Queen Orlenes, Yoni Gordon
249 4th Avenue
Brooklyn, NY, 11215
Doors 8:00PM / Show 8:00PM
This event is 21 and over
In the fall of 2011, my band and I spent a week at White Star Sound in Virginia with my friend and producer, Jamie Candiloro (Ryan Adams, R.E.M., PJ Olsson) and tracked a collection of songs I had been writing over the past two years. The songs on my fourth full-length studio album, Fading Light, were written for different reasons, but this particular collection is some of the most intense, emotional and personal work I've done to date.
I grew up in Rawley Springs, Virginia. Rawley Springs isn't a town -- just some cabins, trailers, and campsites in the mountains just east of the West Virginia state border. When I was a kid my uncle had October-fest parties. At one of these parties I remember this bluegrass band playing "The Night They Drove Old Dixie Down." Seemed like the whole party was singing along. My mom gave me Music From Big Pink by The Band soon after. From there music became my obsession.
I started messing around with guitar when I was 3, but I wasn't really playing until 11 or so, and didn't start writing songs until around age 13. My first shows were open mic nights at local bars in Charlottesville, VA. I eventually moved to DC thinking it could be a good stepping-stone to New York. It was in DC where I recorded my first full album, Blue Dreams in 2004. I just went in with my acoustic guitar and sang for a couple hours and finished the same day.
For about 4 years following Blue Dreams, I found myself lost and addicted to drugs. I did manage to record an album in that four-year stretch, Love Verses Heroin - certainly not the feel good album of the year. When I recorded my third album in 2007, ...And I Am The Song of the Drunkards, I was clean and back to enjoying playing music. I formed a band and we just played for the fun of it. There were no expectations, just joy.
In 2010, I was the first artist signed to 9:30 Records in Washington, DC and released a collection of songs I called The Little Fox EP. Since that time, I have been fortunate to perform with Ray LaMontagne, K.D. Lang, Grace Potter & The Nocturnals, Drive-By Truckers and Badly Drawn Boy.
Seems no matter the struggles in life, I always come back to music. Fading Light is my reawakening.
The story of Queen Orlenes begins in Caldes d'Estrac, a beach village an hour north of Barcelona. Sitting on the balcony of a run down hotel, American-born, London-based songwriter Brooke X opened up her laptop and began typing a letter. It had been one helluva year. A heady cocktail of personal tragedy and professional set backs had left Brooke in a quandary--suffer the same fate as so many music industry casualties, or wipe away the tears, pick herself up, and try again?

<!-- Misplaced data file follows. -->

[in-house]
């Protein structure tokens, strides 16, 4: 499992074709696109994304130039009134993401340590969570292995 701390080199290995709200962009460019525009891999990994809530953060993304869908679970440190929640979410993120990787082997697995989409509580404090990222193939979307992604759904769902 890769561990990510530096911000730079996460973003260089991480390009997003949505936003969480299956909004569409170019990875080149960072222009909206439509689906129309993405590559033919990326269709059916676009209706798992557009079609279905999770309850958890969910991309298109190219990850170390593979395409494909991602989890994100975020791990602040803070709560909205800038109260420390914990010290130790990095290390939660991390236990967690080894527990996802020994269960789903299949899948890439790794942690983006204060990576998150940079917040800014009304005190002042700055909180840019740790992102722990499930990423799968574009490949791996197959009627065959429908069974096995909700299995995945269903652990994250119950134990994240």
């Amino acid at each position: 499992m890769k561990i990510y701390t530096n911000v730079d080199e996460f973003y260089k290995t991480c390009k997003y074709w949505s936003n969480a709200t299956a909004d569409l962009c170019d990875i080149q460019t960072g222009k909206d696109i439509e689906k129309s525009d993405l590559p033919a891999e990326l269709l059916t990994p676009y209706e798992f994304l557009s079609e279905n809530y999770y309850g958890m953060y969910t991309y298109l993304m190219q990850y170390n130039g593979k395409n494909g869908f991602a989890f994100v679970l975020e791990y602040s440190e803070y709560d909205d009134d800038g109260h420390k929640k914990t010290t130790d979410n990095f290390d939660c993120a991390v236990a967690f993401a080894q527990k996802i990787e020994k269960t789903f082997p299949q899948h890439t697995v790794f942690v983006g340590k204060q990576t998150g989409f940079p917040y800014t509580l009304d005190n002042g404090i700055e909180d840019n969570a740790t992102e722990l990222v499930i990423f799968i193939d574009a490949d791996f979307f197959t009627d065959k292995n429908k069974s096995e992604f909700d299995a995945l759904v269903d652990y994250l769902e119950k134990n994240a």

The letter, as it turned out, was to her future band mates--long time friend and New Yorker Ian Wolff and native London musician Rob Walbourne. What would happen if they took away all the pressure to be successful? And focused solely on making the music they loved and could be proud of.
The answer came a few weeks later, via a 15-hour drive from NYC to Sparta, Tennessee. The trio set up their gear in the rural farmhouse of Ian’s grandfather and spent the hot Southern summer turning years of angst and anguish into the sound of Queen Orlenes.
Ten Tennessee demos completed, the group returned to London and happened upon producers Richard Cardwell and Jim Duguid, who took an instant liking to the band and promptly cleared their schedules to begin making the records.
In between studio sessions, the band embarked on a self-funded UK tour whilst setting up shop in farmhouses across North Devon and East Sussex where they continued to write songs. "The Ark," one of the sparkling results of a North Devon session, was included on charity album "Songs To Save A Life" to raise awareness and money for the Samaritans.
With four new tracks, Queen Orlenes are readying the release of their debut EP "Helicopters," on their own label, River Gang Records. Title track "Helicopters" is about "finding the courage to talk about the stuff in your life that's fucked you up," Brooke X explains. "Or it will bury you." It's a heady mix of melody and emotion, set to sparse yet hypnotic guitars and a marching drum beat that builds and builds.
This is music made by real people who have lived and loved hard.
LADIES AND GENTLEMEN! Take your seats, the show is about to begin. I want to welcome to the stage the last, living song and dance man; an entertainers entertainer! Somewhere between the sweaty, swagger of soul music, and the heart and humor of a folk troubadour is Yoni Gordon. Someone said it best when they compared him to "Roy Orbison, Tom Waits and Jonathan Richman taking a road trip together through the southwest." Sounds pretty good, right?
Yoni Gordon is a practitioner of the long forgotten art of SHOWMANSHIP. Right now there are hundreds, NO thousands of musicians out there playing music, but Yoni Gordon is out there putting on a SHOW. If he needs to get down on bended knee and preach, HE WILL; if he needs to play his guitar behind his head(and play it better than most kids can play in front of their heads), HE WILL; if he needs to take requests from the crowd, covering everything from Usher to Weird Al and back, HE WILL. Whether he is playing in a bar or a basement or an ice cream parlor, he is the best show in town. And he is here, now, playing in your city. Go see him for God's sake. You won't be sorry.
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